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Pater Tenebrarum

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  • Investors Don't Understand Apple's Math - A Mistake [View article]
    'Apple's complicated math' - try analyzing an earnings report of a big bank then :) By the time you have arrived at footnote 637, you have a beard longer than Methusela's.
    Nov 15 02:54 PM | Likes Like |Link to Comment
  • Stocks And Euro-Dollar Futures Positioning [View article]
    Please note,McClellan's article is already over a year old. I have only linked to it to introduce readers to the concept. The chart that is relevant TODAY is the one in this article. And that implies a high in late November (i.e., there should be one more move higher) and a tumble lasting into October 2013.
    Nov 8 02:16 PM | Likes Like |Link to Comment
  • 2 Gold Stocks Receiving Initial Coverage Investors Should Consider [View article]
    "Its principal property includes the Ocampo mine covering approximately 15,000 hectares located in Chihuahua State"

    Well, actually this is not so. AUQ has sold this mine. Its 'principal property' is now Young-Davidson.
    Nov 8 02:07 PM | 1 Like Like |Link to Comment
  • Apple Vs. Microsoft: The Tide Is Turning [View article]
    Windoze-using musician here. Also no problem w. productivity. I think w.r.t. that PC's and Macs are on the same level these days. Of course, if you use Logic you'll want to have a Mac.
    Nov 5 06:25 AM | Likes Like |Link to Comment
  • The Opportune Buying Time For Barrick Is Now [View article]
    However, this is like saying: 'mining is a risky business' - as Barrick's earnings release this morning has shown the company is by no means exceptional in this regard. In fact, investors have had to live with the considerable escalation of development costs in Barrick's major projects such as Pascua-Lama, which is ongoing (they just bumped up the cost estimate again and announced another start-up delay). When considering the investment opportunities in gold mining shares, one must always weigh risk and reward, but one thing is clear: the less risky well diversified senior producers won't produce outstanding reward. For that you have to move out on the risk curve (and you can always mitigate your risk by means of diversification). In the long run, the shares of senior producers are likely to underperform the price of gold, just as they did in the 1970's bull market. If you really want to make a profit in excess of what an investment in the metal itself is likely to produce, you have to look at the junior and exploration sectors - this implies taking more risk, but even if you end up finding only one or two big winners it will be worth it.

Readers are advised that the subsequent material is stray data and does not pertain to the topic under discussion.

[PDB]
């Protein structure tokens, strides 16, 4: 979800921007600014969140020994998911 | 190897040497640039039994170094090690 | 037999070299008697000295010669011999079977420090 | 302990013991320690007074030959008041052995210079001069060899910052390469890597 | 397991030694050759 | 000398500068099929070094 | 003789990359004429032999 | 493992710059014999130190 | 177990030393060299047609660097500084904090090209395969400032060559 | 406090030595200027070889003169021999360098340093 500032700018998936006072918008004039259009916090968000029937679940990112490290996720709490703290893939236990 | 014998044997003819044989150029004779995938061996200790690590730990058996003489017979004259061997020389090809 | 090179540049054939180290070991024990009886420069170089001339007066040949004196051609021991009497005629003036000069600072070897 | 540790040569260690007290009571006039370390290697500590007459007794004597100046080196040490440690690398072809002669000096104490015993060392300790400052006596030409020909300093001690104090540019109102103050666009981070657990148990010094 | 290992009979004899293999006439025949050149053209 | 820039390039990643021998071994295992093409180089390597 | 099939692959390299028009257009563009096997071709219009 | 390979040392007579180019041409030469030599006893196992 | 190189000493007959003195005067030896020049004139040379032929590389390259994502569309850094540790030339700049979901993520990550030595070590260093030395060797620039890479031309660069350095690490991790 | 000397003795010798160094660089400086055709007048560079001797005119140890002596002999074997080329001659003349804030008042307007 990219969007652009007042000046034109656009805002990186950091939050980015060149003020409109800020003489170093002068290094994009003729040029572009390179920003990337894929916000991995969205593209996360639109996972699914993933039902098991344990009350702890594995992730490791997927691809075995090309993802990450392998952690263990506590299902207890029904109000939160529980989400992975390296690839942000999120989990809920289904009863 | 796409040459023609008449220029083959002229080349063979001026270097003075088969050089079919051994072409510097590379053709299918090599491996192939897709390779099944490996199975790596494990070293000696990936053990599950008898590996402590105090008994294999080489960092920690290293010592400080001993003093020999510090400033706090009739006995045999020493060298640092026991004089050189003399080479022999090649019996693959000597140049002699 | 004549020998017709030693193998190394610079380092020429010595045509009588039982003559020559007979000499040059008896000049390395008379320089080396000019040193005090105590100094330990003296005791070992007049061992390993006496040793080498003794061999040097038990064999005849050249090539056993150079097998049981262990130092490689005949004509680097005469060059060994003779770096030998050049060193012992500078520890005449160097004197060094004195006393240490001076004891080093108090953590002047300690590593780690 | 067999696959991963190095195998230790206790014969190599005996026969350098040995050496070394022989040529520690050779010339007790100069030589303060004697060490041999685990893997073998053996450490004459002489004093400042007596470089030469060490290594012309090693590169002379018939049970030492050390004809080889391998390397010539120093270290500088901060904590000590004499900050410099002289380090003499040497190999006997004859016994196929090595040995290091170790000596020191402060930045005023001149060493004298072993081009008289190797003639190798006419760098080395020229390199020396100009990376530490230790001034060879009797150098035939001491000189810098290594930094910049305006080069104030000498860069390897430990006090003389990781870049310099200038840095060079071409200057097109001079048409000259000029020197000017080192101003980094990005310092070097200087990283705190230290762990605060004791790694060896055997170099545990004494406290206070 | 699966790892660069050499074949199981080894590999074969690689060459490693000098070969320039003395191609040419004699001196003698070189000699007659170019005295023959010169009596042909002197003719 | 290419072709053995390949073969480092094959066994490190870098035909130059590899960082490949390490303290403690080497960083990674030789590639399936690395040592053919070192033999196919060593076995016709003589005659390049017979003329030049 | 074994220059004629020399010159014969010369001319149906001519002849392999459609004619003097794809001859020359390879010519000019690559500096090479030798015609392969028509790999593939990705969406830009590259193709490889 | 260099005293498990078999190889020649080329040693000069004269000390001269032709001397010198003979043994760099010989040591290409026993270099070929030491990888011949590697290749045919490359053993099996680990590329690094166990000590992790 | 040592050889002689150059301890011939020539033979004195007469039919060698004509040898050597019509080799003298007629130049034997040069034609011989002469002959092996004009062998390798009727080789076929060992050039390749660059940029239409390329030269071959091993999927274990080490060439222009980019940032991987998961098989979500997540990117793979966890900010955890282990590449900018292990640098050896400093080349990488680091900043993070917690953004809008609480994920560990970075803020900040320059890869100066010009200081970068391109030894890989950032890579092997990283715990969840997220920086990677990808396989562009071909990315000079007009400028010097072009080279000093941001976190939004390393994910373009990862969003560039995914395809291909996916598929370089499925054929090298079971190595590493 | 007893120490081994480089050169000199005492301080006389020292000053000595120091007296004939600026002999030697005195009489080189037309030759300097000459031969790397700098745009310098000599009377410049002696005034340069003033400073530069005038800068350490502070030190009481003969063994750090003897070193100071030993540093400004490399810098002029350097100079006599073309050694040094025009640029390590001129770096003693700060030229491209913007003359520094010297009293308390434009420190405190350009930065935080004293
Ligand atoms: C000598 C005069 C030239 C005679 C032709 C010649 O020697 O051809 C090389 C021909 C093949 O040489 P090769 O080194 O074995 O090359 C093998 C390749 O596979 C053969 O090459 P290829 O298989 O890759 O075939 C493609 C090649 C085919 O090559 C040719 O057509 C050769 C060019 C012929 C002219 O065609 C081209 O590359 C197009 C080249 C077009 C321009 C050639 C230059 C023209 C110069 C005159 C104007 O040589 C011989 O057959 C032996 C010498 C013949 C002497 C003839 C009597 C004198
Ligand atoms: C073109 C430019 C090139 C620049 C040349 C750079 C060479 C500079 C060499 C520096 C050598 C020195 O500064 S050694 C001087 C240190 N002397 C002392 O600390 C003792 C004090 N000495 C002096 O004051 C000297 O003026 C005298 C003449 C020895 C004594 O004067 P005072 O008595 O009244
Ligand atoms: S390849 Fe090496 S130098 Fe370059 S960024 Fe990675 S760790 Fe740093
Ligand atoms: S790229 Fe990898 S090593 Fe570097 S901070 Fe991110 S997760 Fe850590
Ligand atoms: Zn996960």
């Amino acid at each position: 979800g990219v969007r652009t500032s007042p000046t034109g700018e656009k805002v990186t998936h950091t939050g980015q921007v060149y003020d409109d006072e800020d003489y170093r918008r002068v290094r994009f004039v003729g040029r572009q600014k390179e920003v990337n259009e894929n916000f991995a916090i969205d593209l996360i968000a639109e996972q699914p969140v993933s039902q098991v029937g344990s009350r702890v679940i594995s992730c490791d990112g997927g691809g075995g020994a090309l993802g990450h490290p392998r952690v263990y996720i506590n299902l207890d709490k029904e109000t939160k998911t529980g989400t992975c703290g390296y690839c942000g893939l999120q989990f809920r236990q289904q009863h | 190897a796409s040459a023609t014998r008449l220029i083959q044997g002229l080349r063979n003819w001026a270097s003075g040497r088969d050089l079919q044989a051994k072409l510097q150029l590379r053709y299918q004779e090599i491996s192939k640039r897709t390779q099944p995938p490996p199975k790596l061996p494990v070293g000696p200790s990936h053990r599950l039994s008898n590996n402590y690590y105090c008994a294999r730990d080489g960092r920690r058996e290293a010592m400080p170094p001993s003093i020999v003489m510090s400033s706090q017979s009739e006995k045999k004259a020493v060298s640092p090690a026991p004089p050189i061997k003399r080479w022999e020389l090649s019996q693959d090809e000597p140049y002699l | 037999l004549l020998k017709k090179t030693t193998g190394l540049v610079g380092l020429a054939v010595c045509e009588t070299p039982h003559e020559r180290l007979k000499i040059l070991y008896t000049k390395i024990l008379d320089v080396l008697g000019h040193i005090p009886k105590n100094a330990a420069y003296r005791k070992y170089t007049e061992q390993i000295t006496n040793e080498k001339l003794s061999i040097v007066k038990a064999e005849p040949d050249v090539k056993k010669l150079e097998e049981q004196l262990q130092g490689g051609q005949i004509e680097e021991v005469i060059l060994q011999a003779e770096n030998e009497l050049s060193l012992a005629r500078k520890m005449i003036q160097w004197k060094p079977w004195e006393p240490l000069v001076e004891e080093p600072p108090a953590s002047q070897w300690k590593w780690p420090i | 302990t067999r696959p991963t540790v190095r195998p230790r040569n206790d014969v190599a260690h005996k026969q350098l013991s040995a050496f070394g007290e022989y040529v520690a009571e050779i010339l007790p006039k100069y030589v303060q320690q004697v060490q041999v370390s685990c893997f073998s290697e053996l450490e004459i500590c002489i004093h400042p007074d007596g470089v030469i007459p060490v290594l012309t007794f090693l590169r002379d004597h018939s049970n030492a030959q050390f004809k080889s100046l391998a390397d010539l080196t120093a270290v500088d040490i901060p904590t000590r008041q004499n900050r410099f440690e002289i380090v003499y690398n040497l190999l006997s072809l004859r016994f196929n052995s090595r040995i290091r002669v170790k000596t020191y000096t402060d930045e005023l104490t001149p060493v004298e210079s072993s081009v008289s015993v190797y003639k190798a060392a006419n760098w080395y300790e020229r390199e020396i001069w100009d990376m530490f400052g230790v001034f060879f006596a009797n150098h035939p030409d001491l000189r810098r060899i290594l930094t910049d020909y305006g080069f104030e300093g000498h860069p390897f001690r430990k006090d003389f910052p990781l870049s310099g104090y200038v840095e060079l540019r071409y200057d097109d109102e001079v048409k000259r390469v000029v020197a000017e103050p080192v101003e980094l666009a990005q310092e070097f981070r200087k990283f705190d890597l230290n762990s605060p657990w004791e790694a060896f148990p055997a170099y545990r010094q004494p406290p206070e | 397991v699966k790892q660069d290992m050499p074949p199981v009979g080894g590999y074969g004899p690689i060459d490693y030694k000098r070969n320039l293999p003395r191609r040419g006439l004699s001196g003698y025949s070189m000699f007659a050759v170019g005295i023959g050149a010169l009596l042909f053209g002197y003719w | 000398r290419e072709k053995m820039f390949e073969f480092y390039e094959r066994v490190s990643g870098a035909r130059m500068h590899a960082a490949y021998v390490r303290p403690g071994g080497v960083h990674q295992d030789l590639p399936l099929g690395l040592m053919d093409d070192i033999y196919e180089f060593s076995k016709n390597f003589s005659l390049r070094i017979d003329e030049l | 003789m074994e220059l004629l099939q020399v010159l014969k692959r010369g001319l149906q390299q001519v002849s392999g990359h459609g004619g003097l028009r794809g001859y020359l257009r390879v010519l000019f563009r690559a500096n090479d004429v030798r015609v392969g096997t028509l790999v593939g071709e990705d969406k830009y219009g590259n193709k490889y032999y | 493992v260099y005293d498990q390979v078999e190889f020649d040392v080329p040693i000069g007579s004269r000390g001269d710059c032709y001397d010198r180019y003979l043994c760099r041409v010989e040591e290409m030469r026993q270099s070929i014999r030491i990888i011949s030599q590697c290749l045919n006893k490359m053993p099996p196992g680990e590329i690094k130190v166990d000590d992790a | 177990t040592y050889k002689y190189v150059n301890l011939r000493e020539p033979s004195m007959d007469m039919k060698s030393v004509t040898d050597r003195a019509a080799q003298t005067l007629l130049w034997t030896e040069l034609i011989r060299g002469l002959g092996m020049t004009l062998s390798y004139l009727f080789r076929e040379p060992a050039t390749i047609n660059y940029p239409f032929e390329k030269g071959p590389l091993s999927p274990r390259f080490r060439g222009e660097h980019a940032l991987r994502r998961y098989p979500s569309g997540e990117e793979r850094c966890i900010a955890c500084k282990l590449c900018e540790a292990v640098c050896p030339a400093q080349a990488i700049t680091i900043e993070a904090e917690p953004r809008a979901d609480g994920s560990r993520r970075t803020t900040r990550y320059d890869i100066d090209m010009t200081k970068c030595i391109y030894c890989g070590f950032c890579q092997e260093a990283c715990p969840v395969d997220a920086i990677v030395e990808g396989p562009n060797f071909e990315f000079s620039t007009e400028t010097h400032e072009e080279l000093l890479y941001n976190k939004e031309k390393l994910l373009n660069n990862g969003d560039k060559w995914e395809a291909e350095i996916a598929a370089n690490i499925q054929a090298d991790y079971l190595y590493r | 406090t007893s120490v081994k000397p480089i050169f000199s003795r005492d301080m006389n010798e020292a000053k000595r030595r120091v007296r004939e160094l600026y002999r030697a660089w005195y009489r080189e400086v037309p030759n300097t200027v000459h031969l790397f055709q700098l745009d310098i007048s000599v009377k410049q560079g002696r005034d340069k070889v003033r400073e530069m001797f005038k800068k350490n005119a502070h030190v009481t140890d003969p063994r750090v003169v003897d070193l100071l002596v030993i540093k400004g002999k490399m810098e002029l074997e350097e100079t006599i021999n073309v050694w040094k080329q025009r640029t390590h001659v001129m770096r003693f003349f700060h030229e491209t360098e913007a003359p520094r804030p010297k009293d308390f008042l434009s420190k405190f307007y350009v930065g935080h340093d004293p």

Let us also not forget: sell-side analysis is always colored by recency bias. Over the past two years, gold stocks have woefully lagged the metal. Only after this became obvious have people begun to look for reasons. Now many assume that the problems have become immutable. This is however not the case - gold mining margins are generally anti-cyclical. They tend to be compressed when economic confidence increases and tend to expand when it decreases, which is why the gold mining sector is the only sector in the market that is demonstrably negatively correlated with the broader stock market in the long term.